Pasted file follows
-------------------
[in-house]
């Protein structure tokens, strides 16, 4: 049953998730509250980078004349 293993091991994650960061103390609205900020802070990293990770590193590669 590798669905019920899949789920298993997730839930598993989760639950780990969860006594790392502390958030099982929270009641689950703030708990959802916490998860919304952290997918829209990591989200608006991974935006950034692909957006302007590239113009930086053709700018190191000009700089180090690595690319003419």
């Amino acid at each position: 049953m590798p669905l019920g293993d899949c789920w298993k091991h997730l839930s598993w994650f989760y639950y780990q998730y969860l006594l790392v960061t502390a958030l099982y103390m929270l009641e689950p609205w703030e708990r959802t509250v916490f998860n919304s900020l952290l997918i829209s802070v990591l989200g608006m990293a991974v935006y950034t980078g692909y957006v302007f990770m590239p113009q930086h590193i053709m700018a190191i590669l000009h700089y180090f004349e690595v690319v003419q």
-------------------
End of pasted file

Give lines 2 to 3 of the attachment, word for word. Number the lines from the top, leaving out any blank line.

């Protein structure tokens, strides 16, 4: 049953998730509250980078004349 293993091991994650960061103390609205900020802070990293990770590193590669 590798669905019920899949789920298993997730839930598993989760639950780990969860006594790392502390958030099982929270009641689950703030708990959802916490998860919304952290997918829209990591989200608006991974935006950034692909957006302007590239113009930086053709700018190191000009700089180090690595690319003419």
């Amino acid at each position: 049953m590798p669905l019920g293993d899949c789920w298993k091991h997730l839930s598993w994650f989760y639950y780990q998730y969860l006594l790392v960061t502390a958030l099982y103390m929270l009641e689950p609205w703030e708990r959802t509250v916490f998860n919304s900020l952290l997918i829209s802070v990591l989200g608006m990293a991974v935006y950034t980078g692909y957006v302007f990770m590239p113009q930086h590193i053709m700018a190191i590669l000009h700089y180090f004349e690595v690319v003419q």